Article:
His offensive bag is mind-blowing. His ball-handling skills are amongst the best in college basketball if not the best. He has impressive displays of offensive work both on and off the ball.
He can space the floor like nobodies business. An elite shooter off the bounce, one that can also catch fire off the ball, Anthony is also no stranger at getting to the rack and finishing with an abundance of fancy finishes. A scoring machine at all three levels, with the pull-up midrange game also very deadly in his arsenal. His upside offensively is unreal.
As mentioned earlier, at times there’s a bit of ball-stopping play but don’t get it twisted, Anthony can pass the rock too. He is a willing passer, though the split-second decision making needs a bit of work, he’s shown very good stretches of passing upside and ability. Anthony excels in drive and kick/drop off passing scenarios, he has an excellent vision in transition coupled with good pass-ahead ability.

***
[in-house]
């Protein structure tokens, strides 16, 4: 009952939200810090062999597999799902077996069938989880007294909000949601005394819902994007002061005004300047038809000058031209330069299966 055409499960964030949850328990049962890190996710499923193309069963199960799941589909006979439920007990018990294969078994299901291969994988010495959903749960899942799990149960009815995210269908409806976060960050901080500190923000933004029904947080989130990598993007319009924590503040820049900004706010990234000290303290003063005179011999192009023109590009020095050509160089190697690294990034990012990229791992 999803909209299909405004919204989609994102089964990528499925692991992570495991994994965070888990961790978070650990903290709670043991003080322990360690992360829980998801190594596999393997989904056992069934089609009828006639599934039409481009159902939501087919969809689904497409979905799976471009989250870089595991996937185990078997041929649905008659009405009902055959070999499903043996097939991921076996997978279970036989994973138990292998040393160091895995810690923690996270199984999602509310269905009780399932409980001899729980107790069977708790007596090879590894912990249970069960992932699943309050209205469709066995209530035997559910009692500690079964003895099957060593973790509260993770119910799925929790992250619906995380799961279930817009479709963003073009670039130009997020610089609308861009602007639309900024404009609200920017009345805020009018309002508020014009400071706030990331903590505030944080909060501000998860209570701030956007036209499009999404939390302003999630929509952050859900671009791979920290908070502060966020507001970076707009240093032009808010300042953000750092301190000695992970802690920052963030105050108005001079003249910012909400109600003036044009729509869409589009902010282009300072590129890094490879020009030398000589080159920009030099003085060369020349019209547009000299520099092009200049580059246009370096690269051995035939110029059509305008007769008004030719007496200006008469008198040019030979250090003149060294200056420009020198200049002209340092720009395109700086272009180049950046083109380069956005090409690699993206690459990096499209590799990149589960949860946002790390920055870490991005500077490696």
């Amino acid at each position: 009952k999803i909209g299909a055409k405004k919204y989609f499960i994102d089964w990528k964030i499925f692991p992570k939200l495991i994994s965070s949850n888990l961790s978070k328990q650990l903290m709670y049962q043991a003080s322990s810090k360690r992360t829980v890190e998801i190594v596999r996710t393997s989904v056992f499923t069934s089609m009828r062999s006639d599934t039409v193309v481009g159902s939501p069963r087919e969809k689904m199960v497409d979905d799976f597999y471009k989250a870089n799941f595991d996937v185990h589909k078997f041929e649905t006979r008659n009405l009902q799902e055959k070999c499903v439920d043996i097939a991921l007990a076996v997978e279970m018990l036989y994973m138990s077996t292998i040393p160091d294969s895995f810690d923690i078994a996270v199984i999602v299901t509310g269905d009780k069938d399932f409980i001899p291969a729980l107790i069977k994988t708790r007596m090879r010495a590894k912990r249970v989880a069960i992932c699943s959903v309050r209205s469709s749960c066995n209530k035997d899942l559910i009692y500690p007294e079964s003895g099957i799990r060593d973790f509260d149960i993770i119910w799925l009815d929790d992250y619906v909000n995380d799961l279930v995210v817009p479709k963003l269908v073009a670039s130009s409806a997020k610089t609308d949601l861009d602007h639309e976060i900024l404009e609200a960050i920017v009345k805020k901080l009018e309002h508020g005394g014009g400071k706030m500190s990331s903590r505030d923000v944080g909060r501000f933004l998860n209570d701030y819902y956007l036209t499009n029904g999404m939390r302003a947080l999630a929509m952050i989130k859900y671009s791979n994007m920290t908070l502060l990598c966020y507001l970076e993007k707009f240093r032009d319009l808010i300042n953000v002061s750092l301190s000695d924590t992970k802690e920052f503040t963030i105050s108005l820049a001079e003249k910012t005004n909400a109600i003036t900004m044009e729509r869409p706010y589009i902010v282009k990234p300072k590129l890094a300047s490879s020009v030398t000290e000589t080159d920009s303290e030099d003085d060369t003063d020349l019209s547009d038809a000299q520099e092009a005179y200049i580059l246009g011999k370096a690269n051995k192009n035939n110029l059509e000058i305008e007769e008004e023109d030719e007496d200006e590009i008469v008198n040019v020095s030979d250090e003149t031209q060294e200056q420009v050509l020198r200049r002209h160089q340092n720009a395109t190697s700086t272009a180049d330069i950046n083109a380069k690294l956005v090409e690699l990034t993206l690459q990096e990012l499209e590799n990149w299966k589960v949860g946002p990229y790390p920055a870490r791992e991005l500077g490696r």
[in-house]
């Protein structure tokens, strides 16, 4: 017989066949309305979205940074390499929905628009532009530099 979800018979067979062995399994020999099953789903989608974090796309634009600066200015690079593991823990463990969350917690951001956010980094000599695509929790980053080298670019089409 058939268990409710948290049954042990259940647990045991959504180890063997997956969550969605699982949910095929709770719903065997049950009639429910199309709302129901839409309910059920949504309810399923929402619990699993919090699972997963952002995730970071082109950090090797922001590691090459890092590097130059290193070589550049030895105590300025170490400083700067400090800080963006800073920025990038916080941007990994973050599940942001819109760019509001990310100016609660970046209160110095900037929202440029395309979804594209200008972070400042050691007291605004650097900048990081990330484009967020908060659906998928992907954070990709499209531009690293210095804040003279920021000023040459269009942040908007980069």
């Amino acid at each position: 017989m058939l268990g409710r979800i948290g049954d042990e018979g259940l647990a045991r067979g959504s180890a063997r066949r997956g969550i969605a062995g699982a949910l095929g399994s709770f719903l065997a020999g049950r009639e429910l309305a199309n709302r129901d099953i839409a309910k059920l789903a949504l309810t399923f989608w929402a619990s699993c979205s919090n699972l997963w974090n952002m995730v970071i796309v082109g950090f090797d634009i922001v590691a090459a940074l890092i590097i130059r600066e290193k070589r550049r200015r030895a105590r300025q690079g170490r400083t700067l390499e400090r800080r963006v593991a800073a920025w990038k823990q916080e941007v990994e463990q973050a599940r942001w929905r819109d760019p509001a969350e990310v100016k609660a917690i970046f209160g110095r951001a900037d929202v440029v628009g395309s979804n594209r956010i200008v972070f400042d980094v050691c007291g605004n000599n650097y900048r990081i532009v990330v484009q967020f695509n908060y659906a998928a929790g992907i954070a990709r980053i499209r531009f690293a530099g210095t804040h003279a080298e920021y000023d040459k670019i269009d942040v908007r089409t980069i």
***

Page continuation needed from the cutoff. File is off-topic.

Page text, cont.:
Not only that, defensively when locked in he can put on a show. His on-ball defense is stout at times, he will look to make plays on that end to jumpstart a fast break, he also has a unique ability to play passing lanes beautifully. When locked in on that end, his excellent lateral quickness, fluidity in his lower half gives opposing players issues when trying to turn the corner on him, or simply break him down on defense.
Lastly, the most underrated aspect of Anthony’s game is rebounding. He’s an excellent guard rebounder. He can clean the glass exceptionally well for being 6’3, as he averaged 5.7 rebounds per game in college.
More from Air Alamo
- San Antonio Spurs: Trading for John Collins still a longshot for Spurs
- Spurs’ opponents are making unfortunate history at ATT Center
- San Antonio Spurs: Role change needed to bring out best in Lonnie Walker